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Forlorn futility of faith-based climate action

One person’s demagogue is another person’s saviour, and, for many, the Elon Musk credibility needle will have finally flicked from where it has been firmly stuck on f, to e. For most students, in this age of social-media-supercharged celebrity, learning…

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Proposed zero-carbon bill submission

Comment on the proposed zero-carbon bill closes at 5 pm on 19 July. The following pro forma is provided by the Mahurangi Magazine in the earnest hope that the resultant legislation is exponentially more substantive than a zero-carbon-by-2050-target…

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Reimagining the roads of Mahurangi

Roads, historically, were not about cars. They were not even about private vehicles, until the last 100 of human civilisation’s 5500-year existence. So perhaps the Labour Party’s pandering to Penlink is understandable, as it seeks to wrest more of the...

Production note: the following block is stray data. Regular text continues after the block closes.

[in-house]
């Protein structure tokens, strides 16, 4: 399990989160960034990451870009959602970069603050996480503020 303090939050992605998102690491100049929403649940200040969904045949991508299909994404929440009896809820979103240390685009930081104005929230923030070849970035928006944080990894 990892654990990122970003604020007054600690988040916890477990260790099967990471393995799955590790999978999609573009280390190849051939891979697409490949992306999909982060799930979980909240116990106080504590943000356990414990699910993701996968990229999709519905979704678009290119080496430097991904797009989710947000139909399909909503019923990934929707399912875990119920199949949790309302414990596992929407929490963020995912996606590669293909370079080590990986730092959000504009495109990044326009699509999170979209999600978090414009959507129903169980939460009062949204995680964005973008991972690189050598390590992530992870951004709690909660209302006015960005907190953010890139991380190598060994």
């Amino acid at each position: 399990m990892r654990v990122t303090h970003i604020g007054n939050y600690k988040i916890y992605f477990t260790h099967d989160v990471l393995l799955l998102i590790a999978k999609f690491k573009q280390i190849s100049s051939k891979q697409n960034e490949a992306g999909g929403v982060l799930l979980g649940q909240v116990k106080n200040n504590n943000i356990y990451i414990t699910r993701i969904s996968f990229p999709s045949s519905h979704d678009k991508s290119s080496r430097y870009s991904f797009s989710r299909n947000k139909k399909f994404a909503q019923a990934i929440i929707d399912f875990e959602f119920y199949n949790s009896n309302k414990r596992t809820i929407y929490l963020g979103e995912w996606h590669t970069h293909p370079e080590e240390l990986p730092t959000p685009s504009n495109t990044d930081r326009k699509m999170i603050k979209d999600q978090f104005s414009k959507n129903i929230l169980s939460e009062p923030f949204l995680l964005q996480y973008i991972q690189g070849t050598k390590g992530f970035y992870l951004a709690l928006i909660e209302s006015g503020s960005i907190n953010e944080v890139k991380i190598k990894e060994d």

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Climate-reaction rubber meets the road

New Zealanders have just demonstrated the perfect problem, perfectly. After three decades of denial and procrastination, including nine years of Clark-led Labour government inaction, Jacinda Ardern has announced transport policy timidly…

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Triggering automatic change to green

Most Warkworthians are unhappy that their town is now a satellite growth centre. Had a concerted campaign been waged against it, and unlimited funds spent fighting it, Auckland Council may have been forced to rethink. But that would not have…

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Tidal-river-power and grid electricity

Most public transport in Aotearoa is fossil-fuel powered. But that would not excuse a fossil-fuelled ferry forming a key component of the Mahurangi Coastal Trail. Fortuitously, as described in Minimum Impact 100% River-Powered, a fossil-fuel-free solution…

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Democratise coalitions and lists now